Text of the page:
A Pictorial Commentary on One Hundred Poems by One Hundred Poets: no. 32, Ki no Tomonori, no. 33, Fujiwara no Okikaze, and no. 34, Ki no Tsurayuki
(Hyakunin isshu esho: Ki no Tomonori, Fujiwara no Okikaze, Ki no Tsurayuki)
the left and right sheets signed Kunisada aratame Nidaime Toyokuni ga (Kunisada changing his name to Toyokuni II), and the center sheet similarly signed Kunisada aratame Nidai Toyokuni ga (Kunisada changing his name to Toyokuni II), all with his Toshidama seal, censor's seal Mura (Murata Sahei), followed by the publisher's seal Sanoki (Sanoya Kihei of Kikakudo), ca. 1844
oban tate-e triptych 14 1/4 by 30 in., 36.1 by 76.2 cm
The poems by the three poets are presented as the front and back of poem cards on each sheet:
no. 32, Ki no Tomonori (Hyakunin isshu no. 33)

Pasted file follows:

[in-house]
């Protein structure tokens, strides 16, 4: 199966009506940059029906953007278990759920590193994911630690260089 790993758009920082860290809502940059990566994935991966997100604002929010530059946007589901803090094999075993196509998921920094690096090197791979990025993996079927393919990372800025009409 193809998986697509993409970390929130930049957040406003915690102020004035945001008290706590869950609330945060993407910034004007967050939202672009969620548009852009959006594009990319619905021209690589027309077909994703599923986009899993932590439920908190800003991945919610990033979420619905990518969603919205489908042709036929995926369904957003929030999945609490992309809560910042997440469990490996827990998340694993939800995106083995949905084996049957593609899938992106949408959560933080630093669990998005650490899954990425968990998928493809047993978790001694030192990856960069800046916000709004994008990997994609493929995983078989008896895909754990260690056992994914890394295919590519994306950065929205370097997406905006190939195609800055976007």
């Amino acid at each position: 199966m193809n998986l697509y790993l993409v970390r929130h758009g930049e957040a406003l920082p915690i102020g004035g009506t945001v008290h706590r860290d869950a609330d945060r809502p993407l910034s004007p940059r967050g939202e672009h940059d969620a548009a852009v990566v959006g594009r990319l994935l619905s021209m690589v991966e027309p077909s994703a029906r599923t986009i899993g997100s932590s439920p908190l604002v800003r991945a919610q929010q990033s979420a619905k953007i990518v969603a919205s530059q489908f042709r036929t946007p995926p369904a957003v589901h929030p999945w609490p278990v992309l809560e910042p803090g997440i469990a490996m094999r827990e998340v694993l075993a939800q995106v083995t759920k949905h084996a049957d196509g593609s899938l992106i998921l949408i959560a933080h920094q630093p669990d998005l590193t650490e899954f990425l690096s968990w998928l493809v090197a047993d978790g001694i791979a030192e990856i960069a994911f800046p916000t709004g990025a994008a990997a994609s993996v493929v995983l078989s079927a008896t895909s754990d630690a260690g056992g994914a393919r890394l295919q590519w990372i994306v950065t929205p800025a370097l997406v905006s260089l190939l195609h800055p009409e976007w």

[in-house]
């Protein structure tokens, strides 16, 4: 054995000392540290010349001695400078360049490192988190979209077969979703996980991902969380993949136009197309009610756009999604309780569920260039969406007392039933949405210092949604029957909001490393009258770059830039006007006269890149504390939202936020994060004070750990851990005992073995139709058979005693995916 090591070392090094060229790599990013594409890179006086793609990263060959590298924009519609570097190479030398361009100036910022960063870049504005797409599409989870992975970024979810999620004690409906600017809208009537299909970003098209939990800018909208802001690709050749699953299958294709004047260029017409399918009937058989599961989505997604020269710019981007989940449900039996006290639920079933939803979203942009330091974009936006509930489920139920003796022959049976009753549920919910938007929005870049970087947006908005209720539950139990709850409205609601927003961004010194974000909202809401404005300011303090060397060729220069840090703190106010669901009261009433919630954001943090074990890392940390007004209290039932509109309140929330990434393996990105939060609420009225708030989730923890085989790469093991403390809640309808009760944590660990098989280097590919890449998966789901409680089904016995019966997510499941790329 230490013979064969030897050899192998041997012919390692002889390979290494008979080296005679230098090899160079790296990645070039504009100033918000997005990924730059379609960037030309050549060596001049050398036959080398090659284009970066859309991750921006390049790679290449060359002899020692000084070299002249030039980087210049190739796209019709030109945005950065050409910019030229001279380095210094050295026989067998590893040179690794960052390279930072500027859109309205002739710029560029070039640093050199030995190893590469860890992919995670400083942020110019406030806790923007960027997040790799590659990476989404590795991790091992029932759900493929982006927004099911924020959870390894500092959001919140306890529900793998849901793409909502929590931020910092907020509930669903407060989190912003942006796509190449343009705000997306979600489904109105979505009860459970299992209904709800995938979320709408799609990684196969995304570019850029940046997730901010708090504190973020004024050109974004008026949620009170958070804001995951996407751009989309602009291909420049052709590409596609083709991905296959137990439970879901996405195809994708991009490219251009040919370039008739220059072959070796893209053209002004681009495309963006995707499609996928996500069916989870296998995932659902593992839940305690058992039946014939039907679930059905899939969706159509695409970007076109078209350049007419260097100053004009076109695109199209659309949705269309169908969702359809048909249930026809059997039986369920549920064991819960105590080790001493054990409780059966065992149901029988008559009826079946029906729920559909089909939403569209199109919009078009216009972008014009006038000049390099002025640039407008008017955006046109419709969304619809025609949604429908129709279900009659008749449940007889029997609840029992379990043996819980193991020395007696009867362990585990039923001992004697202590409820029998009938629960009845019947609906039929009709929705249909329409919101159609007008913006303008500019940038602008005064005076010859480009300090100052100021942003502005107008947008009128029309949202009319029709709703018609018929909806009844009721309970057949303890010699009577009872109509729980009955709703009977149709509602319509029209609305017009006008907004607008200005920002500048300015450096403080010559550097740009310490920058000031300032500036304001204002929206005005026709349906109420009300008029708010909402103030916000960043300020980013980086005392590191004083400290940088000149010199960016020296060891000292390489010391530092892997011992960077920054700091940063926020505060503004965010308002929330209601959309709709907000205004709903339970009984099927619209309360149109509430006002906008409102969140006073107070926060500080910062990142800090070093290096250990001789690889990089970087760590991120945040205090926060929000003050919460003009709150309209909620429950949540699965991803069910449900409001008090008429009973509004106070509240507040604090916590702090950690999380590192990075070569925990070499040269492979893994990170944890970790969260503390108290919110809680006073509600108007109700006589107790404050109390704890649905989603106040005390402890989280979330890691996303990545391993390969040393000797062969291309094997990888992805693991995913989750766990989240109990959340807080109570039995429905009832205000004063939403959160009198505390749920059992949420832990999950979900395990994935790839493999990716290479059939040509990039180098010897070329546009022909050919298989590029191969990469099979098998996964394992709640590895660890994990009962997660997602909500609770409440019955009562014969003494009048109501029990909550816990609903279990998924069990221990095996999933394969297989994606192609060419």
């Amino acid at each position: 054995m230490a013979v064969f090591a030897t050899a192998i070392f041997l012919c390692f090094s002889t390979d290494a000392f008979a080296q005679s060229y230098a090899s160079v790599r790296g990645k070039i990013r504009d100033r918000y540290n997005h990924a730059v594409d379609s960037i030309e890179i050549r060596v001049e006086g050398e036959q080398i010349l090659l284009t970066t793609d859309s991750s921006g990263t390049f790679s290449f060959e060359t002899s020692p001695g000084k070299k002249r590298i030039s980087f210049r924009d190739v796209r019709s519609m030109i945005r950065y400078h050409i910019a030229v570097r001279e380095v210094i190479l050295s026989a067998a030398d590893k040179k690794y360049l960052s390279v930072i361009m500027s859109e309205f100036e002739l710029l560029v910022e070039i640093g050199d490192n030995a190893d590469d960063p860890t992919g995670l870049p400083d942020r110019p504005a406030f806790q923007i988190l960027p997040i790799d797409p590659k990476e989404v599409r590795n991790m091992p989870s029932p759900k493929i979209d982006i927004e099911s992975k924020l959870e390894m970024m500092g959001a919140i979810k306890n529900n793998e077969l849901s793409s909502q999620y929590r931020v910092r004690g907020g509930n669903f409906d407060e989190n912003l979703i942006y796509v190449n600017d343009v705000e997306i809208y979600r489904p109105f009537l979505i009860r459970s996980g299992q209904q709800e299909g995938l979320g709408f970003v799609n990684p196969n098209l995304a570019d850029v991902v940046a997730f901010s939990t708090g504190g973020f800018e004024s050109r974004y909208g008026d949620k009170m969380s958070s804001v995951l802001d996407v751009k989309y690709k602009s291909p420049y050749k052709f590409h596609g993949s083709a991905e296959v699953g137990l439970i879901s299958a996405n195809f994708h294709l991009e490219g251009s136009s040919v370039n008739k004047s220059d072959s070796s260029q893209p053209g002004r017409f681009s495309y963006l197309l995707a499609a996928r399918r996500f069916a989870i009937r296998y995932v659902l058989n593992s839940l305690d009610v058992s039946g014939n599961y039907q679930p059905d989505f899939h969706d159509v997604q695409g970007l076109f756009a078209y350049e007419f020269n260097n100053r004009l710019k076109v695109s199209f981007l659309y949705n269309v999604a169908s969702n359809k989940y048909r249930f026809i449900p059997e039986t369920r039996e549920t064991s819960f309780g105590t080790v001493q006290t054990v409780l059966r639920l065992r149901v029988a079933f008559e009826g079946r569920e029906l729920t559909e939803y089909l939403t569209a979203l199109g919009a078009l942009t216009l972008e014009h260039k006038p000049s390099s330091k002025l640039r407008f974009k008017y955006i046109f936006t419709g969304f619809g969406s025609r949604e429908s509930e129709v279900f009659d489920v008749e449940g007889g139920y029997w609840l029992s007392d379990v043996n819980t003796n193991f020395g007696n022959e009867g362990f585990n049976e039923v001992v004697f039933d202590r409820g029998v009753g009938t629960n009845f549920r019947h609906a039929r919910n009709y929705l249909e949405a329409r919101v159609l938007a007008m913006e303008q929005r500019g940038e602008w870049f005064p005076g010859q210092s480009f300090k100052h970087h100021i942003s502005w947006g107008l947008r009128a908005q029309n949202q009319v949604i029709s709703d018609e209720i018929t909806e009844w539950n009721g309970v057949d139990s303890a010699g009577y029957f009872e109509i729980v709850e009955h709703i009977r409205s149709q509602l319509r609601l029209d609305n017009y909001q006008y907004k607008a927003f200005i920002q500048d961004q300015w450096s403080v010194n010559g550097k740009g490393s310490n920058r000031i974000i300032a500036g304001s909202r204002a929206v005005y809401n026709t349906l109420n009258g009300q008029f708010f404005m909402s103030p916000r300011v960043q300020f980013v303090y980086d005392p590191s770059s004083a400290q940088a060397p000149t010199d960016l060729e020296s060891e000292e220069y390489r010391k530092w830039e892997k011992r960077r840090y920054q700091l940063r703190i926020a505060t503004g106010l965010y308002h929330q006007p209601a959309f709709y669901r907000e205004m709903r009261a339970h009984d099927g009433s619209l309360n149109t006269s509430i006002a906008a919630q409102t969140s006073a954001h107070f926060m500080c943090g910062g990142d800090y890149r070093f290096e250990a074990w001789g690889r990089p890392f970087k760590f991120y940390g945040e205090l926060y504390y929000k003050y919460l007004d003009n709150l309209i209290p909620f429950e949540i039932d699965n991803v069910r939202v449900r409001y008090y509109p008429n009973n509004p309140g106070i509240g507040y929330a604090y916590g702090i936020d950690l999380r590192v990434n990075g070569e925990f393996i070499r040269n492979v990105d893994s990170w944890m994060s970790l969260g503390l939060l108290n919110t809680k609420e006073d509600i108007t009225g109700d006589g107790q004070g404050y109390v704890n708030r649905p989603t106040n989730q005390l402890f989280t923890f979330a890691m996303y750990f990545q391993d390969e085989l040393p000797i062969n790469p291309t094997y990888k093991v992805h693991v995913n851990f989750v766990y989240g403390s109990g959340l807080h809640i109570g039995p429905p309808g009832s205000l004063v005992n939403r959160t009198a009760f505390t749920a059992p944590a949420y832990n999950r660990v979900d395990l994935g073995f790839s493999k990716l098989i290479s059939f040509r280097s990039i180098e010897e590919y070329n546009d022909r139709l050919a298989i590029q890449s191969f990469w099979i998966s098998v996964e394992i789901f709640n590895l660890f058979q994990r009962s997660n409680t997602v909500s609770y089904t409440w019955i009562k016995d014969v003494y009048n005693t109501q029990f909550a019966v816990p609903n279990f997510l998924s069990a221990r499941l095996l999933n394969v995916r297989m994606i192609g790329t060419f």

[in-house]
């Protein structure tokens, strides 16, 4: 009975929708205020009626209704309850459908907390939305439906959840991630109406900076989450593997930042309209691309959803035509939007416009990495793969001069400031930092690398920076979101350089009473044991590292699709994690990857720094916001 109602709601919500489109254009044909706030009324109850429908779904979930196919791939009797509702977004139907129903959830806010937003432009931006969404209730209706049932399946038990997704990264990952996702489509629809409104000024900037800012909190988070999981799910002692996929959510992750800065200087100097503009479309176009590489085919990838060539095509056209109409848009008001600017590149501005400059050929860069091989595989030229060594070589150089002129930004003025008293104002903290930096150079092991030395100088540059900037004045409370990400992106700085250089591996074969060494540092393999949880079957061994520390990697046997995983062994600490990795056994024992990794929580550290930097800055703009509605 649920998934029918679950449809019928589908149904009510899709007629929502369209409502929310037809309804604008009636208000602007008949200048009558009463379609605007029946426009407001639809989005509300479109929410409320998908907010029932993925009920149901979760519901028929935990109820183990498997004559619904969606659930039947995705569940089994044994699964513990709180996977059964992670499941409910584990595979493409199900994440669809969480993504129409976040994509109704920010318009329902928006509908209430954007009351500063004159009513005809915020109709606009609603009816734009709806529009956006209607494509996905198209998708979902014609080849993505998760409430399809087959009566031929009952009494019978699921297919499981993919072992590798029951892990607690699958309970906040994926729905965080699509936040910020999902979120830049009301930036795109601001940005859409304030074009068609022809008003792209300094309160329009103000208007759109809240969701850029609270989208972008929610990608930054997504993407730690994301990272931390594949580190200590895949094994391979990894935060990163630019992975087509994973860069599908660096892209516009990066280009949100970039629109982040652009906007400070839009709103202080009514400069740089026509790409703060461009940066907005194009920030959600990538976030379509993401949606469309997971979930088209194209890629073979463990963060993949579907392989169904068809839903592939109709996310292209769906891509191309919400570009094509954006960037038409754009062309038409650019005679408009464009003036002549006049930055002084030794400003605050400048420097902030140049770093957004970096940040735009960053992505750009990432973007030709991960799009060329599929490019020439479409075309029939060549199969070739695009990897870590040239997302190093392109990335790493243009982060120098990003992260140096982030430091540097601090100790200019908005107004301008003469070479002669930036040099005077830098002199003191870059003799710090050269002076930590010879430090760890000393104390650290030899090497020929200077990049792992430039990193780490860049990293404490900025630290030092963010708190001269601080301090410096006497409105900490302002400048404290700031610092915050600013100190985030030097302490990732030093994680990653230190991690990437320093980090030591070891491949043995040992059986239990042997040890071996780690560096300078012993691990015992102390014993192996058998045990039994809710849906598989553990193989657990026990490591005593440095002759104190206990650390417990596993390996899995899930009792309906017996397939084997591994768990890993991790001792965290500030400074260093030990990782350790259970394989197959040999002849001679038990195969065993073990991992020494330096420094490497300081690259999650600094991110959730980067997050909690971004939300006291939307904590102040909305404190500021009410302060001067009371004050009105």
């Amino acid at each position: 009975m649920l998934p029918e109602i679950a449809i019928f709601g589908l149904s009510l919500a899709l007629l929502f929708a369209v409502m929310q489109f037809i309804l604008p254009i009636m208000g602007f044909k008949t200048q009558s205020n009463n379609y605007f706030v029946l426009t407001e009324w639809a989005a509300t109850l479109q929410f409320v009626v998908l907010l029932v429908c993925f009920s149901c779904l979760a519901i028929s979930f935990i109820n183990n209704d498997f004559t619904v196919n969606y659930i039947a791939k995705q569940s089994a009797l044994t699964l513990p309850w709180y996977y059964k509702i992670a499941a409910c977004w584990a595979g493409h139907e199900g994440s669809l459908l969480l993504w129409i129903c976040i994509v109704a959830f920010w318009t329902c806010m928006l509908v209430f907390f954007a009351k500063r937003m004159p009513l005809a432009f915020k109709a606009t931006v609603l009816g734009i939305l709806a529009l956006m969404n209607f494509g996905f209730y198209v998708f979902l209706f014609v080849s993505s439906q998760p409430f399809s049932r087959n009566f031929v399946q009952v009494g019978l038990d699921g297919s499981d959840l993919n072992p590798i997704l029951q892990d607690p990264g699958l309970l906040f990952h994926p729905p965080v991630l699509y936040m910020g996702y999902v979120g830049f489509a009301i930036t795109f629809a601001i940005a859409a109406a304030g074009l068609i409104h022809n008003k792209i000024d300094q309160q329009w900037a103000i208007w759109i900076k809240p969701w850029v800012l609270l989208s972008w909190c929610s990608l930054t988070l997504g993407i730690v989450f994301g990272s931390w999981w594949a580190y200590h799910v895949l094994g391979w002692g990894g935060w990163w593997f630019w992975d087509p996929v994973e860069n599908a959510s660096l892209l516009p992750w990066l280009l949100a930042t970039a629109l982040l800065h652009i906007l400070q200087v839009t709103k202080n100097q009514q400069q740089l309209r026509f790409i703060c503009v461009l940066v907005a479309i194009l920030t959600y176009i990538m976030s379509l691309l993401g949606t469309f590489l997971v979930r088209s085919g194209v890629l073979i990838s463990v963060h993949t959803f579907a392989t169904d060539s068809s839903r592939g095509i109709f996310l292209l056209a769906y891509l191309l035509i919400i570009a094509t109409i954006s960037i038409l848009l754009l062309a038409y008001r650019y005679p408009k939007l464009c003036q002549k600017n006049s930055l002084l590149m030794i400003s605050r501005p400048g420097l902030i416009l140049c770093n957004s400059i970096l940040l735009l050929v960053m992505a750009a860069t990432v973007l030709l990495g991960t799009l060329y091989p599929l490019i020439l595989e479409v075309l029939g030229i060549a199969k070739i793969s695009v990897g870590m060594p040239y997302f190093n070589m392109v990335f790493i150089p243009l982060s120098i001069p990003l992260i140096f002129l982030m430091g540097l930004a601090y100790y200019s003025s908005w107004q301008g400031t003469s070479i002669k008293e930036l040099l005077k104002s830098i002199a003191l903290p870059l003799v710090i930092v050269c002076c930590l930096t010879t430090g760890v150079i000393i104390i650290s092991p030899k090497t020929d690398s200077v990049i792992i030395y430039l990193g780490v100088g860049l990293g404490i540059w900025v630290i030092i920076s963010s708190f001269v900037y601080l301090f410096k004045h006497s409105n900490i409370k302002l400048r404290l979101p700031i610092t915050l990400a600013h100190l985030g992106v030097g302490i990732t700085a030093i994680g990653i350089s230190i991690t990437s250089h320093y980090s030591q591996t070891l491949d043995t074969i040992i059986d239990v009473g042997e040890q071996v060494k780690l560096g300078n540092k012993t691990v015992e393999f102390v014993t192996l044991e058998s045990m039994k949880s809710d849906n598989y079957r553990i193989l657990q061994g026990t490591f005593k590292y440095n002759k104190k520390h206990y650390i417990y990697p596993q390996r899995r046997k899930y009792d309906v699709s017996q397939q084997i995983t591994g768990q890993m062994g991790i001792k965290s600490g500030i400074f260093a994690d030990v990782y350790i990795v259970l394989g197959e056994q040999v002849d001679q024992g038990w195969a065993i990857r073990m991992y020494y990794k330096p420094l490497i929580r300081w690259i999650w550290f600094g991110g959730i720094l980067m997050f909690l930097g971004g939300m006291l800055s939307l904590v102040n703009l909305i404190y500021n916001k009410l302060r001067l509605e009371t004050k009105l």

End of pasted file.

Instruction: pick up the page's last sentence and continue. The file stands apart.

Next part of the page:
haru no hi ni
hana no chiruran
In these spring days
with the tranquil light encompassing
the four directions,
why should the blossoms scatter
with disquieted hearts?
no. 33, Fujiwara no Okikaze (Hyakunin isshu no. 34)
Tare wo ka mo
shiru hiro ni sen
matsu mo mukashi no
tomo naranaku ni
Whom, then, shall I have
as someone who knows me?
since even the ancient pines
are no friends from my past...
no. 34, Ki no Tsurayuki (Hyakunin isshu no. 35)
Hiro ha iza
kokoro mo shirazu
hana zo mukashi no
ka ni nihohikeru
With people, well,
you can never know their hearts;
but inmy old village
the flowers brightly bloom with
the scent of the days of old
Joshua S. Mostow, The Hundred Poets Compared, 2007, pp. 101-104 (poem translations)
(inv. no. 10-5235)
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